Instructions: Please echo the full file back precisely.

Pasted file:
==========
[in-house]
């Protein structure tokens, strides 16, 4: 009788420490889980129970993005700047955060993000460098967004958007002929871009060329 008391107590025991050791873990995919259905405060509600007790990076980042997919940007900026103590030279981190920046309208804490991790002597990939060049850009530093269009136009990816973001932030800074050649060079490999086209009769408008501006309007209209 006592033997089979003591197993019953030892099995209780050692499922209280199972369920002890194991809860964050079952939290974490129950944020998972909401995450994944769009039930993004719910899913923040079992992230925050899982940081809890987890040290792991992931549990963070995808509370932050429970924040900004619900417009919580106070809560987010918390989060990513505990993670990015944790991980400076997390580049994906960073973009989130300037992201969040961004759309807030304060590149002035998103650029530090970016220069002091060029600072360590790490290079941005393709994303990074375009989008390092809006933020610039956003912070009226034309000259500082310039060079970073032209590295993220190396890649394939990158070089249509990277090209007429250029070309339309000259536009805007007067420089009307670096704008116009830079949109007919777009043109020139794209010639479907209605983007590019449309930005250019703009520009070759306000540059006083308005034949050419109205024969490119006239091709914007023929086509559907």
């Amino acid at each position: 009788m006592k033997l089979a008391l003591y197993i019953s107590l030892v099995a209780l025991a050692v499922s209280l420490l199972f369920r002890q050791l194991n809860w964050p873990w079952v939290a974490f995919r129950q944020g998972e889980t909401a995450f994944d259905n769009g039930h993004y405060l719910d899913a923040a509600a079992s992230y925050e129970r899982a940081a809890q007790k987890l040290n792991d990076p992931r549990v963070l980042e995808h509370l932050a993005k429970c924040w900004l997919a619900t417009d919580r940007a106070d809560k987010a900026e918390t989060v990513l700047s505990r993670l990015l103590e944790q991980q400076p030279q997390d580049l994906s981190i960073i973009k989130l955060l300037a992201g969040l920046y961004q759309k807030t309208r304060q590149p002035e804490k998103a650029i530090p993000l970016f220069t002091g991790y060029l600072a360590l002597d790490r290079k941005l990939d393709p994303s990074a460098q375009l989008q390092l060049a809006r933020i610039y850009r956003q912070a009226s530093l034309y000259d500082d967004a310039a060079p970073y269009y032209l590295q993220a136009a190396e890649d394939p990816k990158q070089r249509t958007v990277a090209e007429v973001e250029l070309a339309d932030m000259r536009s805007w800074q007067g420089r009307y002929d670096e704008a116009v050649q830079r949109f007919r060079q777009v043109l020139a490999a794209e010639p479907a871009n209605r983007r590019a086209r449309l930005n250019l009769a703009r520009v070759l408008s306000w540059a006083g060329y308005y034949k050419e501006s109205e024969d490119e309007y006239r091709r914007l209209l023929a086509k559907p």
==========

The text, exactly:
[in-house]
């Protein structure tokens, strides 16, 4: 009788420490889980129970993005700047955060993000460098967004958007002929871009060329 008391107590025991050791873990995919259905405060509600007790990076980042997919940007900026103590030279981190920046309208804490991790002597990939060049850009530093269009136009990816973001932030800074050649060079490999086209009769408008501006309007209209 006592033997089979003591197993019953030892099995209780050692499922209280199972369920002890194991809860964050079952939290974490129950944020998972909401995450994944769009039930993004719910899913923040079992992230925050899982940081809890987890040290792991992931549990963070995808509370932050429970924040900004619900417009919580106070809560987010918390989060990513505990993670990015944790991980400076997390580049994906960073973009989130300037992201969040961004759309807030304060590149002035998103650029530090970016220069002091060029600072360590790490290079941005393709994303990074375009989008390092809006933020610039956003912070009226034309000259500082310039060079970073032209590295993220190396890649394939990158070089249509990277090209007429250029070309339309000259536009805007007067420089009307670096704008116009830079949109007919777009043109020139794209010639479907209605983007590019449309930005250019703009520009070759306000540059006083308005034949050419109205024969490119006239091709914007023929086509559907």
């Amino acid at each position: 009788m006592k033997l089979a008391l003591y197993i019953s107590l030892v099995a209780l025991a050692v499922s209280l420490l199972f369920r002890q050791l194991n809860w964050p873990w079952v939290a974490f995919r129950q944020g998972e889980t909401a995450f994944d259905n769009g039930h993004y405060l719910d899913a923040a509600a079992s992230y925050e129970r899982a940081a809890q007790k987890l040290n792991d990076p992931r549990v963070l980042e995808h509370l932050a993005k429970c924040w900004l997919a619900t417009d919580r940007a106070d809560k987010a900026e918390t989060v990513l700047s505990r993670l990015l103590e944790q991980q400076p030279q997390d580049l994906s981190i960073i973009k989130l955060l300037a992201g969040l920046y961004q759309k807030t309208r304060q590149p002035e804490k998103a650029i530090p993000l970016f220069t002091g991790y060029l600072a360590l002597d790490r290079k941005l990939d393709p994303s990074a460098q375009l989008q390092l060049a809006r933020i610039y850009r956003q912070a009226s530093l034309y000259d500082d967004a310039a060079p970073y269009y032209l590295q993220a136009a190396e890649d394939p990816k990158q070089r249509t958007v990277a090209e007429v973001e250029l070309a339309d932030m000259r536009s805007w800074q007067g420089r009307y002929d670096e704008a116009v050649q830079r949109f007919r060079q777009v043109l020139a490999a794209e010639p479907a871009n209605r983007r590019a086209r449309l930005n250019l009769a703009r520009v070759l408008s306000w540059a006083g060329y308005y034949k050419e501006s109205e024969d490119e309007y006239r091709r914007l209209l023929a086509k559907p």